After I migrated here, learning US history became my hubby. I did not have all my credentials and paperwork for college. Therefore, I made good use of the three-year gap I had. One of the stories that fascinated me the most is that on April 30, 1863, President Abraham Lincoln called for a day of prayer and made the following statement: “We have forgotten God … It behooves us, then, to humble ourselves before the offended Power, to confess our national sins, and to pray for clemency and forgiveness.” Since the mid-1800s, prayers went before God in repentance for the nation and the act of slavery. However, today’s church leaders still embrace the demeaning sorrow that America’s modern despair is due to slavery and racism.
America Already Repented for Slavery
True repentance is from the heart. We saw that David in the Bible after he committed murder and adultery, repented, and the Lord felt pleased. Today, America’s despair has nothing to with slavery, but rather corrupt churches and political policies. Pastors are quick to follow the crowd and blame “systematic racism” (which does not exist in America) rather than to equip their members with the numerous resources available in America for their success. They blame the police for misconduct when the Church has a responsibility to work with law enforcers to help manifest a better community. The Church overlooks how the government rapes citizens through high taxes when God is always calling for us to have a fair and balanced system.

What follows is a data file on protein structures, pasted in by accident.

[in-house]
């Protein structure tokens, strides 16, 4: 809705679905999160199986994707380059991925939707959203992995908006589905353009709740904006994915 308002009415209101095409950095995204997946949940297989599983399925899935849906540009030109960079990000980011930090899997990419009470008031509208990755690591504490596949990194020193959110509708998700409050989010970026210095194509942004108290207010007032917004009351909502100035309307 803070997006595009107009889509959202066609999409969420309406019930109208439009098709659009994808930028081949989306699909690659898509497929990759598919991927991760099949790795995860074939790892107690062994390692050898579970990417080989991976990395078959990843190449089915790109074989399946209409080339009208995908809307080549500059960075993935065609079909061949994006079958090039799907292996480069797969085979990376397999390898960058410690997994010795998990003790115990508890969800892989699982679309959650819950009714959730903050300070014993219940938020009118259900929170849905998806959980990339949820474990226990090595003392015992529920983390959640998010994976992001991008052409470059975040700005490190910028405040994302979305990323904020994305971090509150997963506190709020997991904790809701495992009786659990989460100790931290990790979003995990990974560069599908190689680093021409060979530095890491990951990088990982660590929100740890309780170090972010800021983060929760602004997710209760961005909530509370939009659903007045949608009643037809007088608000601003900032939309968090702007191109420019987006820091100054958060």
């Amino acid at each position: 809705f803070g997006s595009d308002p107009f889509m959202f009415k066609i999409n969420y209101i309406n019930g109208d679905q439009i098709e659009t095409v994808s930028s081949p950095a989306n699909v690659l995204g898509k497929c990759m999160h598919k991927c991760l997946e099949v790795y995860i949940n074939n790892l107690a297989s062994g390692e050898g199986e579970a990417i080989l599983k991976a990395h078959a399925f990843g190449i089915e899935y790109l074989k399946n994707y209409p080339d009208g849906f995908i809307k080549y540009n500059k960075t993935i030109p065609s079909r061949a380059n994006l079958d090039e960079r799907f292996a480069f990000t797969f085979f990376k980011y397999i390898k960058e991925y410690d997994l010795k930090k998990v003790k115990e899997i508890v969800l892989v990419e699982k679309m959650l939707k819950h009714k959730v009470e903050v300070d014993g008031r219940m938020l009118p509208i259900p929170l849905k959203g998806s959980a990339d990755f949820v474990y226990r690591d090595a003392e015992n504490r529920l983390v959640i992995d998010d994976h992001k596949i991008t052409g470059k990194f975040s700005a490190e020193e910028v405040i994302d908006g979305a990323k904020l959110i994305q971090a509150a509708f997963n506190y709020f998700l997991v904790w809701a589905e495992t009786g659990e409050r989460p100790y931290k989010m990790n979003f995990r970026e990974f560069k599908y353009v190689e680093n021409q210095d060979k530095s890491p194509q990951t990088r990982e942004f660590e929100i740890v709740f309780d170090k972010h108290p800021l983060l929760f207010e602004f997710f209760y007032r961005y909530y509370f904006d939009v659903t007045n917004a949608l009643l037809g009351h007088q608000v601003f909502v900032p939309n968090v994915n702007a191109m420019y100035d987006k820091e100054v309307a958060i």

The same manner in which the government has a responsibility to set up policies in which the people can have a life full of fruition; the Church also is responsible for overseeing that all Americans are living to enjoy life, liberty, and the pursuit of happiness. The church’s job is not to degrade the citizens, and neither to fabricate untruthful ideology. The Church should aim to find a solution for problems the government battle to fix. For years America has been trying to deescalate racial tensions and to ensure that the country is a safe place for everyone despite their race. So far, the country did a remarkable deed in bringing down racial tensions; furthermore, we do not see black men and women being killed or treated as less, due to our race. I am a black National Guard female soldier who is studying a master’s degree to become a chaplain, and racism has never held me back in America.
The Church Should Do More to Help the Minority Communities
Instead of the Church helping with the disproportion in the economic and social standings affecting African Americans, by creating programs such as tutoring, financing, improving the family structure, and mentoring, they politicize African American issues. The government is trying its best to uplift American citizens, but the church needs to take up the baton and fill in the gap.